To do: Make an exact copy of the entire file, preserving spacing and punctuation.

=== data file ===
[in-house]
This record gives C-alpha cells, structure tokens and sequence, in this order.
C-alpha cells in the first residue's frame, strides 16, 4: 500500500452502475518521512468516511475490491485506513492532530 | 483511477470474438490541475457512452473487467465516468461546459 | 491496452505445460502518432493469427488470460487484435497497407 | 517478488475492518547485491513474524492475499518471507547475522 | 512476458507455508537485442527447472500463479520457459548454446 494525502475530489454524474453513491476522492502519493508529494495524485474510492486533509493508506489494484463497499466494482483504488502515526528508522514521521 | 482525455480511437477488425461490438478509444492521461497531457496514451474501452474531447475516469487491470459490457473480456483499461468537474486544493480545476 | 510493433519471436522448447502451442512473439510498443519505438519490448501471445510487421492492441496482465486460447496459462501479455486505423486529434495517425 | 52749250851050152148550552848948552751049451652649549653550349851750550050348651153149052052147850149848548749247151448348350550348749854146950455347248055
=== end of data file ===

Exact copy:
[in-house]
This record gives C-alpha cells, structure tokens and sequence, in this order.
C-alpha cells in the first residue's frame, strides 16, 4: 500500500452502475518521512468516511475490491485506513492532530 | 483511477470474438490541475457512452473487467465516468461546459 | 491496452505445460502518432493469427488470460487484435497497407 | 517478488475492518547485491513474524492475499518471507547475522 | 512476458507455508537485442527447472500463479520457459548454446 494525502475530489454524474453513491476522492502519493508529494495524485474510492486533509493508506489494484463497499466494482483504488502515526528508522514521521 | 482525455480511437477488425461490438478509444492521461497531457496514451474501452474531447475516469487491470459490457473480456483499461468537474486544493480545476 | 510493433519471436522448447502451442512473439510498443519505438519490448501471445510487421492492441496482465486460447496459462501479455486505423486529434495517425 | 52749250851050152148550552848948552751049451652649549653550349851750550050348651153149052052147850149848548749247151448348350550348749854146950455347248055